The aerial bicycle makes for an original and exciting way to explore the canopy up close. Designed for two people to use at once, one person pedals the bike along a cable stretched between two points, around 200 mt (655 feet) apart, crossing a gorge and river. Silent, easy-to-use and fun, it's an activity that provides guests with yet another vantage point to experience Mashpi’s lush natural world. To enjoy the ride, one must be at least one meter tall (3.2 feet) (children must be accompanied by an adult).
The bike ride takes no more than 20 minutes. Once completed, you can walk back to the lodge along one of our many trails. One of the trails takes us to San Vicente waterfall, a 45-minutes-to-an-hour steep hike that demands good physical condition. You can also hike the Oxibelis trail that takes us to a small waterfall before taking us back to the lodge. The combination of activities (sky bike, observation tower and hike) can take between 2 to 4 hours, depending on the trail.
At the lodge, a refreshing natural juice and fresh towels will be waiting for us; we then will enjoy a varied and delicious lunch at the hotel restaurant.
The best way to reach the Life Centre is actually through the forest, so we take what we’ve come to call the “Howler Monkey’s trail”. This path crosses primary forest dominated by many ancient trees, being the “copal” (Dacryodes cupularis) the most emblematic of them. We occasionally get to listen to rare birds, such as the Rufous-fronted Wood-quail (Odontophorus erythrops) or the Rufous-crowned Antpitta (Pittasoma rufopileatum). Our guides are keen on noticing every sound that comes from the forest deep, hoping to reveal colorful birds or elusive howler monkeys, while our naturalist guide explains the habitat’s ecology; both share with us their extensive knowledge on forest plants and their medicinal uses.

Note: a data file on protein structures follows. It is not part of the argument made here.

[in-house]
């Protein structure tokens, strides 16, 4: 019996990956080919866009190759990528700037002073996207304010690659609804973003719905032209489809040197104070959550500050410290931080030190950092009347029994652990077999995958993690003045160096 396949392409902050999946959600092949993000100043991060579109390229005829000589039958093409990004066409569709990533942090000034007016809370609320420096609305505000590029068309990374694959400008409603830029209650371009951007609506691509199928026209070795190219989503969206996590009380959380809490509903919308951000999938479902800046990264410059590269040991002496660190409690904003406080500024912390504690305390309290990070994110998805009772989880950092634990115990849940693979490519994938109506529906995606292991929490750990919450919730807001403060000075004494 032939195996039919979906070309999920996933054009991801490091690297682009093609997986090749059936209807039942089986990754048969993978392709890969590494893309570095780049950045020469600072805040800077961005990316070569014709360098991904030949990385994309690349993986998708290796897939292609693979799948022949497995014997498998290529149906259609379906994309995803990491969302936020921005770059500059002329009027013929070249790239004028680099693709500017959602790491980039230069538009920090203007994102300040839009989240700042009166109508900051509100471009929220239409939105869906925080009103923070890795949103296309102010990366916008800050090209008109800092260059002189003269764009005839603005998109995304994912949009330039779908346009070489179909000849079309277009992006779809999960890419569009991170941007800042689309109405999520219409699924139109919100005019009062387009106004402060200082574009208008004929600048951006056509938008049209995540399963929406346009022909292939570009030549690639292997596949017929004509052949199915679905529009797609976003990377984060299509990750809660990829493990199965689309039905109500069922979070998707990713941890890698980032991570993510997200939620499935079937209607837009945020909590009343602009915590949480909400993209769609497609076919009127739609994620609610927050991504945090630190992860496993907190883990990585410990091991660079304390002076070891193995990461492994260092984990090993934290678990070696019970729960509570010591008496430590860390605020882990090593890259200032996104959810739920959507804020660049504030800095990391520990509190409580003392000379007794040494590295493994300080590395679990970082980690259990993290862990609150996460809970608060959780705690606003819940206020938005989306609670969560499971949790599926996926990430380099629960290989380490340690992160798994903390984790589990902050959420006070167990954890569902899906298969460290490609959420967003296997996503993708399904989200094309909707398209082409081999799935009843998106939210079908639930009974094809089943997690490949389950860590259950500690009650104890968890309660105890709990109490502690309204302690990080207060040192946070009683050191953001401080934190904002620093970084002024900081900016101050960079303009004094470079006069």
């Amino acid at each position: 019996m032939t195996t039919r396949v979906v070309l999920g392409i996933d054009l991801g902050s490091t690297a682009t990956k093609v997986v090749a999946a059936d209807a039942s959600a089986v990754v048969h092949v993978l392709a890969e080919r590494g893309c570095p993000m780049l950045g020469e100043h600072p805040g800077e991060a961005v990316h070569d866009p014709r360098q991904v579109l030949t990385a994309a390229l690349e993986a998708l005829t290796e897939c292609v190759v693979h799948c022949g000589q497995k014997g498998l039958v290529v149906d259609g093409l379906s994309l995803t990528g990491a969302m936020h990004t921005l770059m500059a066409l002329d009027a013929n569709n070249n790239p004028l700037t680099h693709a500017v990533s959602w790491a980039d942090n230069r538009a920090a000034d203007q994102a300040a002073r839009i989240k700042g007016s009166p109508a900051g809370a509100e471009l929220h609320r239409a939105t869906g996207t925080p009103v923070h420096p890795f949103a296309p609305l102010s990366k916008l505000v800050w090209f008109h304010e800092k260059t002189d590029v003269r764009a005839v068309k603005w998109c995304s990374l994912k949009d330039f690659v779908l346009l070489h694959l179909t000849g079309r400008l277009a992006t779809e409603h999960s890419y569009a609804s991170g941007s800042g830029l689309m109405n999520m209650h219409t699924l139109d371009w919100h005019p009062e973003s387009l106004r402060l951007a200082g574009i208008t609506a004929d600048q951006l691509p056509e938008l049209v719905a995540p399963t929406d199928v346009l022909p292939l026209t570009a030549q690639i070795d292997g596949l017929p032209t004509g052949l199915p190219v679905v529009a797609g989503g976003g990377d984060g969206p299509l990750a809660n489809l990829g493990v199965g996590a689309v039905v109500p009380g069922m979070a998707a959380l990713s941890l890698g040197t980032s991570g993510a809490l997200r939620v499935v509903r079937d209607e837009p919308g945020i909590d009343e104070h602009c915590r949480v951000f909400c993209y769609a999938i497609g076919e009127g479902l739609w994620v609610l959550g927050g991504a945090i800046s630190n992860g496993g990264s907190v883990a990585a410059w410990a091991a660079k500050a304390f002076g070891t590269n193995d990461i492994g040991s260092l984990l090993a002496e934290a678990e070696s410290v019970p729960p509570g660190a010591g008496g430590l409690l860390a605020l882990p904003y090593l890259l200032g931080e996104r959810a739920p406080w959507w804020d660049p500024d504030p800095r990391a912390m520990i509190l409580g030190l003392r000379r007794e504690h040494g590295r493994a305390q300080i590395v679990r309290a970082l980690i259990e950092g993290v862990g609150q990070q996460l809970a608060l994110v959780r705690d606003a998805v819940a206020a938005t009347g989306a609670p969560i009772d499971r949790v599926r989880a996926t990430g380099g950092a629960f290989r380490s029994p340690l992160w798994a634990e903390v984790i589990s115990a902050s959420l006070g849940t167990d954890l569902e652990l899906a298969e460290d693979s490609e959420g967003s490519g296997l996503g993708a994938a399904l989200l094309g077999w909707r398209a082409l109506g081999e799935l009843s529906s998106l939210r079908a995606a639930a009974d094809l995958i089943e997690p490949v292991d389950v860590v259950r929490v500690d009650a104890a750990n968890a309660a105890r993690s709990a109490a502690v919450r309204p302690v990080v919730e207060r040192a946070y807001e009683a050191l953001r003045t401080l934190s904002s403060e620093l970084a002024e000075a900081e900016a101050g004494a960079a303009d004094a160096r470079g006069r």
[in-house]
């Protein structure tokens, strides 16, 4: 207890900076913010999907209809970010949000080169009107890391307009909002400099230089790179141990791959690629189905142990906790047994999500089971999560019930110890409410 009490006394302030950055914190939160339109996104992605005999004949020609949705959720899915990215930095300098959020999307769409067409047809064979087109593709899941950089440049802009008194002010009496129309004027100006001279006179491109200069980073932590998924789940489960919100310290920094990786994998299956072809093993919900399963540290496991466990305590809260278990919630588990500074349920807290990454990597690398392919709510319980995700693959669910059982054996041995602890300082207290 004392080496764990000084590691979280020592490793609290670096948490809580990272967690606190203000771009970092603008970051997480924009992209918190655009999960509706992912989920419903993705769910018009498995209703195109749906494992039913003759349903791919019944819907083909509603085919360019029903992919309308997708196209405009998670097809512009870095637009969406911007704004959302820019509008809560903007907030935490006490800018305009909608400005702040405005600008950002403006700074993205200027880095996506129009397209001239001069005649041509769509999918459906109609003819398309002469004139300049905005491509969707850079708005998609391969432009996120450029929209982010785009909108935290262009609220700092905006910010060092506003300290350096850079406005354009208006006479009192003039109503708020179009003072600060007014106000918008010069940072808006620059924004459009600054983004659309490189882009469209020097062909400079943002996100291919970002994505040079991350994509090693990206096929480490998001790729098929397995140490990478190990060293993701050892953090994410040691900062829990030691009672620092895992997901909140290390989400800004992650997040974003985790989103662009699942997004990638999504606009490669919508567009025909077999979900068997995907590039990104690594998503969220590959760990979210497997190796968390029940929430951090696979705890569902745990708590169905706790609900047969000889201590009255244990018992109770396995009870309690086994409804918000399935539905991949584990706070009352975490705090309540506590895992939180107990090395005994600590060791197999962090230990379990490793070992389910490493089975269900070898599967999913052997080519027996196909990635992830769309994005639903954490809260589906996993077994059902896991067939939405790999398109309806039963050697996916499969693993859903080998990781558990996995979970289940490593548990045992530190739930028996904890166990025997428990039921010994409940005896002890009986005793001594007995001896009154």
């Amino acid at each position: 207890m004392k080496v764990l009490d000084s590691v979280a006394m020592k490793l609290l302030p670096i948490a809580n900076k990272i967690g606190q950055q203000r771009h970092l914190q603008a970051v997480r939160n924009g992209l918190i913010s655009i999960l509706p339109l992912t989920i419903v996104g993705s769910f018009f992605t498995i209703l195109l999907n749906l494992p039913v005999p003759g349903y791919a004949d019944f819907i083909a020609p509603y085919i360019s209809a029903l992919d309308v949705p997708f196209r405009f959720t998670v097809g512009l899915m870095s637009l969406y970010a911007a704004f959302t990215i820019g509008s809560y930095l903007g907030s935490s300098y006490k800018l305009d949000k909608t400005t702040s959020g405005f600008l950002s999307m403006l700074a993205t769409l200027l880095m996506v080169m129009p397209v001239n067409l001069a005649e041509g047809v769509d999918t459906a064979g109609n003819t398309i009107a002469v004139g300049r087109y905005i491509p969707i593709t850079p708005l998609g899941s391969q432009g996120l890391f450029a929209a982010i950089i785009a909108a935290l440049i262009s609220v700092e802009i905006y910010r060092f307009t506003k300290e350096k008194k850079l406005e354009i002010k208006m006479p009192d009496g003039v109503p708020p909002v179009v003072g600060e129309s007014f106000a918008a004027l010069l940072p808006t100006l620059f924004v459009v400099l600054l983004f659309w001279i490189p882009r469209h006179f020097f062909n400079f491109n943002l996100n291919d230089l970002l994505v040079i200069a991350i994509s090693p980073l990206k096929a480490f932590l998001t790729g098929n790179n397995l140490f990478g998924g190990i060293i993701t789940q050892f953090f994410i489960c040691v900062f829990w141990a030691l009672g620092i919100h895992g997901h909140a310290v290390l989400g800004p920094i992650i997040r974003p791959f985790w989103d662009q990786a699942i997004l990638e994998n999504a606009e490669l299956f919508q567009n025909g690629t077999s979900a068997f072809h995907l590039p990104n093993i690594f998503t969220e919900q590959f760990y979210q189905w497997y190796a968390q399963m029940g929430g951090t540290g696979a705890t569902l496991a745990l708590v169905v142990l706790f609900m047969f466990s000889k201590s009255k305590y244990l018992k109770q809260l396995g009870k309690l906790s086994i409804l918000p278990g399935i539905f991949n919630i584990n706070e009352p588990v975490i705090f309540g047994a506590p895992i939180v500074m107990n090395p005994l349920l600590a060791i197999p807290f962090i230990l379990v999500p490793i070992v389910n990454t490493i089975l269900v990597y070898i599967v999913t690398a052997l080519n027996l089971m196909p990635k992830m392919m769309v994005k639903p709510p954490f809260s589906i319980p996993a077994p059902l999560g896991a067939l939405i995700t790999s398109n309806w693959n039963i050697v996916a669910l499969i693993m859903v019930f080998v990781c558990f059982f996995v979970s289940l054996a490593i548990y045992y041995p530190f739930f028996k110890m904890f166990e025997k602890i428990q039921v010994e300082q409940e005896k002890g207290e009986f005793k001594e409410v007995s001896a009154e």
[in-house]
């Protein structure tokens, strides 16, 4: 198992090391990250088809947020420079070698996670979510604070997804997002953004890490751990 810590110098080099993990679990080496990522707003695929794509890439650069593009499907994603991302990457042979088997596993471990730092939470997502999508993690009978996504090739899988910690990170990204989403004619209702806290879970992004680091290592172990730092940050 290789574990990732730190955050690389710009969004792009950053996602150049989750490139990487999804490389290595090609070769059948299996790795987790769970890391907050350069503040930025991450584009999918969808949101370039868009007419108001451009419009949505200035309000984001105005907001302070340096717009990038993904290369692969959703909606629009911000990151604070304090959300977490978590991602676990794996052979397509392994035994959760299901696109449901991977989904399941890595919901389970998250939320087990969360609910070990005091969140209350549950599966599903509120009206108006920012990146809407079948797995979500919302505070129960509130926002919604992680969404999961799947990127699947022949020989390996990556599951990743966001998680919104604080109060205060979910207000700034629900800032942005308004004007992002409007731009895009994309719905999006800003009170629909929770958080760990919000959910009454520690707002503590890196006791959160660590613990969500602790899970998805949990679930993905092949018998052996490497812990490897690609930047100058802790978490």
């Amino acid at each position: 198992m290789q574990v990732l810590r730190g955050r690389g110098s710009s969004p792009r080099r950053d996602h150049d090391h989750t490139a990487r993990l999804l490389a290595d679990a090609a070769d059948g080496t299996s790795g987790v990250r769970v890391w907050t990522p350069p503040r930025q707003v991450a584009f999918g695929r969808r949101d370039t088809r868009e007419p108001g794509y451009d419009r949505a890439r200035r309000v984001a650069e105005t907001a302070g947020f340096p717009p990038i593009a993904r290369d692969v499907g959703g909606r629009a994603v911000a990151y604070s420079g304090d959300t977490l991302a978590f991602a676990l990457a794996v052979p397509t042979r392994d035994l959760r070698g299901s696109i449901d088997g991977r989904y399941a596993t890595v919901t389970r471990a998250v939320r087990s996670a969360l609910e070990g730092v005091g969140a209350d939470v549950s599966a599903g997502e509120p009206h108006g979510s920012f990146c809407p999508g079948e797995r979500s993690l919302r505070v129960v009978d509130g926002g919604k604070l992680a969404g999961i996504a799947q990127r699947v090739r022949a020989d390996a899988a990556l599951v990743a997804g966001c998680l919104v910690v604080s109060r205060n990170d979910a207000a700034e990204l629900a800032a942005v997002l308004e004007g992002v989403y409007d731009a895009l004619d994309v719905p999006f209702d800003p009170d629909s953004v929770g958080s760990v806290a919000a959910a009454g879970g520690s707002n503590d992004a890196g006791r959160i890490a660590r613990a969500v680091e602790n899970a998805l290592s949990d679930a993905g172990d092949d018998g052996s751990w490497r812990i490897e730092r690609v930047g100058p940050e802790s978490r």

Once at the Life Centre, we are offered a great view of the forest from the comfort of an expansive wooden deck, where wildlife abounds. We will identify the different birds and mammals that visit our fruit feeders. The centre is conceived as a place for learning and discovery, but also a place where guests can disconnect from the humdrum of today’s world. We will explore the life of butterflies, the many species found in the Mashpi area and their metamorphosis process from egg, larva and caterpillar, to chrysalis and finally winged wonder. We will also discover various species of host plants that butterflies use to lay their eggs on, such as passion flowers, birds of paradise, milk weeds and other species found in the garden. Not far from the Centre, we have also established a “tropical orchard” where many varieties of fruit trees, including banana, manioc, cacao, hot chili pepper, coffee and wild raspberries are grown.
For those interested in learning more about the Ecuadorian cloud forest, we offer a lecture that sums up the different scientific research projects that take place at Mashpi. The talk lasts around 30 minutes, and will include footage from our hidden camera traps, a great display of the astounding diversity that thrives inside the forest.